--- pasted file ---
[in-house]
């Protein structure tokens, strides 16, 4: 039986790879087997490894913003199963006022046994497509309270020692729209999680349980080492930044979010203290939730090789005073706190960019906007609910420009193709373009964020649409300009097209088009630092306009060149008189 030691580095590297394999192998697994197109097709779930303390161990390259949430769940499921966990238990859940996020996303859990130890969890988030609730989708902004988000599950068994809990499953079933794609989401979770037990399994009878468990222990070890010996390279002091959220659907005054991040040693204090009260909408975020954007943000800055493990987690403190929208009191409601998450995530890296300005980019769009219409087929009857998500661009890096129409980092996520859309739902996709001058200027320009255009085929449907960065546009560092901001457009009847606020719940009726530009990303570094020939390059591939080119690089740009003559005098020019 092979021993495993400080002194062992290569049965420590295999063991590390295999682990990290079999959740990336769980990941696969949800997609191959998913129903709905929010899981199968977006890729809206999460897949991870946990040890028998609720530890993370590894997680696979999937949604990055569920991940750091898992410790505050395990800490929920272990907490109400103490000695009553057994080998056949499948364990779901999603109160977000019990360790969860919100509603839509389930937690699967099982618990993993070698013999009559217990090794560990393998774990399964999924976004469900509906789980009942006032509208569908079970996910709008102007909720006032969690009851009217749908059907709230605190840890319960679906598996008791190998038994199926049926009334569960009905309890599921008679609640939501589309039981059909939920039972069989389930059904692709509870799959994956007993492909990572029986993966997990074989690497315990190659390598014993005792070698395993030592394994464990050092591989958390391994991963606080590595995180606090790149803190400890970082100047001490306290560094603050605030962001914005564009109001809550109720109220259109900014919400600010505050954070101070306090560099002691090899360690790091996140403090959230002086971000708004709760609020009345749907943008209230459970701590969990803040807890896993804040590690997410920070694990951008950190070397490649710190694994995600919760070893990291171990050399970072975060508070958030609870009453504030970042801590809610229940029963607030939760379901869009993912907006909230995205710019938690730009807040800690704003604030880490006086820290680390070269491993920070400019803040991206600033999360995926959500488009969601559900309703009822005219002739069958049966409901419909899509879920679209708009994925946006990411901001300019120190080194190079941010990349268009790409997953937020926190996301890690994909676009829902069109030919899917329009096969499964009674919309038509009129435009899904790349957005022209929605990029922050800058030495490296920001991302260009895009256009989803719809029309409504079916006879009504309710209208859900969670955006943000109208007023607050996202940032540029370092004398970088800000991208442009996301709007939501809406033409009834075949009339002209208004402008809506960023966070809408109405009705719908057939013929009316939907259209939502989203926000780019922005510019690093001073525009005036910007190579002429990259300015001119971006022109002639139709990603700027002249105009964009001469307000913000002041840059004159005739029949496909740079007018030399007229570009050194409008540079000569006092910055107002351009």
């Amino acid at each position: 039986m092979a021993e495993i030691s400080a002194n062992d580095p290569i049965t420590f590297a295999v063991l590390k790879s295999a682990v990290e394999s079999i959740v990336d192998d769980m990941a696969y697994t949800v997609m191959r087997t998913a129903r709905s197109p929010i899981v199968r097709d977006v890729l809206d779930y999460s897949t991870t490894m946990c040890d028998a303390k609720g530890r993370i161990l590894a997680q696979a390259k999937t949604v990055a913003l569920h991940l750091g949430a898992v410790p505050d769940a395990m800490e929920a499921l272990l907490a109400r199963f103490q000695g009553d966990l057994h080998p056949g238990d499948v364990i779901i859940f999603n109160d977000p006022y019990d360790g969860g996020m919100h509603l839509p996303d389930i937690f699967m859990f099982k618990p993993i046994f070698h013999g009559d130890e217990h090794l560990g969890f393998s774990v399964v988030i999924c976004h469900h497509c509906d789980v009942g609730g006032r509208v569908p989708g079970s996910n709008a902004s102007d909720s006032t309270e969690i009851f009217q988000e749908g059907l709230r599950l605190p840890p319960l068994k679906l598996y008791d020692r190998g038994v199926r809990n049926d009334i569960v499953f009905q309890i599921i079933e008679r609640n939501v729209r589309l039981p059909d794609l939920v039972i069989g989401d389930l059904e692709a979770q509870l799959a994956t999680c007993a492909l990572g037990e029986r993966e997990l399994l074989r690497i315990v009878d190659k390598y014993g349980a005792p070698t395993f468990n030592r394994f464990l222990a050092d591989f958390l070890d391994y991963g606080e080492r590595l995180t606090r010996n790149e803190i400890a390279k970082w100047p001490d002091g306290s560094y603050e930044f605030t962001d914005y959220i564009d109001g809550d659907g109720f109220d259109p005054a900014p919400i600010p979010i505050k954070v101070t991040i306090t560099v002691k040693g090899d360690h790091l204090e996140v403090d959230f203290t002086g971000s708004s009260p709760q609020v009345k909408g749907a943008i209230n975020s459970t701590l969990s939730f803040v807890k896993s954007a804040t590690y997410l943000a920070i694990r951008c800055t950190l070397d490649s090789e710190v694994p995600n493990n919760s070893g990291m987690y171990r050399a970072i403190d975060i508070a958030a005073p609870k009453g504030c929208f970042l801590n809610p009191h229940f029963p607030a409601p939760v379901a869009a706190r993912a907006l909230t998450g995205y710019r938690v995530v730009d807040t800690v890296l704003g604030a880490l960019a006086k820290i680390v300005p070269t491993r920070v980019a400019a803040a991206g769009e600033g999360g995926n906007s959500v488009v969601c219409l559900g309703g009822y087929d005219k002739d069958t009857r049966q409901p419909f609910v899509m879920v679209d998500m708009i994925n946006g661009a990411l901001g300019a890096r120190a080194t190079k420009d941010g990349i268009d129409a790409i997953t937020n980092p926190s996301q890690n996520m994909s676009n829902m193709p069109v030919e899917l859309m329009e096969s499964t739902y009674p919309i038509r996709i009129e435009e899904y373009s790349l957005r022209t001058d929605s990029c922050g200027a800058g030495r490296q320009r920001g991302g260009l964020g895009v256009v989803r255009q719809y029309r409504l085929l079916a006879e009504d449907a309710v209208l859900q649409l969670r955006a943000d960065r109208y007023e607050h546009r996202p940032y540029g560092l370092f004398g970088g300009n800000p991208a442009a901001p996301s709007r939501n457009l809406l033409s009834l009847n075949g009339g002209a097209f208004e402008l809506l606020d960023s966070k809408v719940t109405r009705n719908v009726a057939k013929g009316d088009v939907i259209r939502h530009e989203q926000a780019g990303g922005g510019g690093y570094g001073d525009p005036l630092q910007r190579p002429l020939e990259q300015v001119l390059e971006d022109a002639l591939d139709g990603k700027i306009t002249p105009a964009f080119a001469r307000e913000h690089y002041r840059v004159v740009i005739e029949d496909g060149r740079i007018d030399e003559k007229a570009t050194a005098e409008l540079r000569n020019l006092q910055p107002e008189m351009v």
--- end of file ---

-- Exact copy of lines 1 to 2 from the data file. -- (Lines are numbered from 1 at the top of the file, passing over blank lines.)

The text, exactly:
[in-house]
């Protein structure tokens, strides 16, 4: 039986790879087997490894913003199963006022046994497509309270020692729209999680349980080492930044979010203290939730090789005073706190960019906007609910420009193709373009964020649409300009097209088009630092306009060149008189 030691580095590297394999192998697994197109097709779930303390161990390259949430769940499921966990238990859940996020996303859990130890969890988030609730989708902004988000599950068994809990499953079933794609989401979770037990399994009878468990222990070890010996390279002091959220659907005054991040040693204090009260909408975020954007943000800055493990987690403190929208009191409601998450995530890296300005980019769009219409087929009857998500661009890096129409980092996520859309739902996709001058200027320009255009085929449907960065546009560092901001457009009847606020719940009726530009990303570094020939390059591939080119690089740009003559005098020019 092979021993495993400080002194062992290569049965420590295999063991590390295999682990990290079999959740990336769980990941696969949800997609191959998913129903709905929010899981199968977006890729809206999460897949991870946990040890028998609720530890993370590894997680696979999937949604990055569920991940750091898992410790505050395990800490929920272990907490109400103490000695009553057994080998056949499948364990779901999603109160977000019990360790969860919100509603839509389930937690699967099982618990993993070698013999009559217990090794560990393998774990399964999924976004469900509906789980009942006032509208569908079970996910709008102007909720006032969690009851009217749908059907709230605190840890319960679906598996008791190998038994199926049926009334569960009905309890599921008679609640939501589309039981059909939920039972069989389930059904692709509870799959994956007993492909990572029986993966997990074989690497315990190659390598014993005792070698395993030592394994464990050092591989958390391994991963606080590595995180606090790149803190400890970082100047001490306290560094603050605030962001914005564009109001809550109720109220259109900014919400600010505050954070101070306090560099002691090899360690790091996140403090959230002086971000708004709760609020009345749907943008209230459970701590969990803040807890896993804040590690997410920070694990951008950190070397490649710190694994995600919760070893990291171990050399970072975060508070958030609870009453504030970042801590809610229940029963607030939760379901869009993912907006909230995205710019938690730009807040800690704003604030880490006086820290680390070269491993920070400019803040991206600033999360995926959500488009969601559900309703009822005219002739069958049966409901419909899509879920679209708009994925946006990411901001300019120190080194190079941010990349268009790409997953937020926190996301890690994909676009829902069109030919899917329009096969499964009674919309038509009129435009899904790349957005022209929605990029922050800058030495490296920001991302260009895009256009989803719809029309409504079916006879009504309710209208859900969670955006943000109208007023607050996202940032540029370092004398970088800000991208442009996301709007939501809406033409009834075949009339002209208004402008809506960023966070809408109405009705719908057939013929009316939907259209939502989203926000780019922005510019690093001073525009005036910007190579002429990259300015001119971006022109002639139709990603700027002249105009964009001469307000913000002041840059004159005739029949496909740079007018030399007229570009050194409008540079000569006092910055107002351009």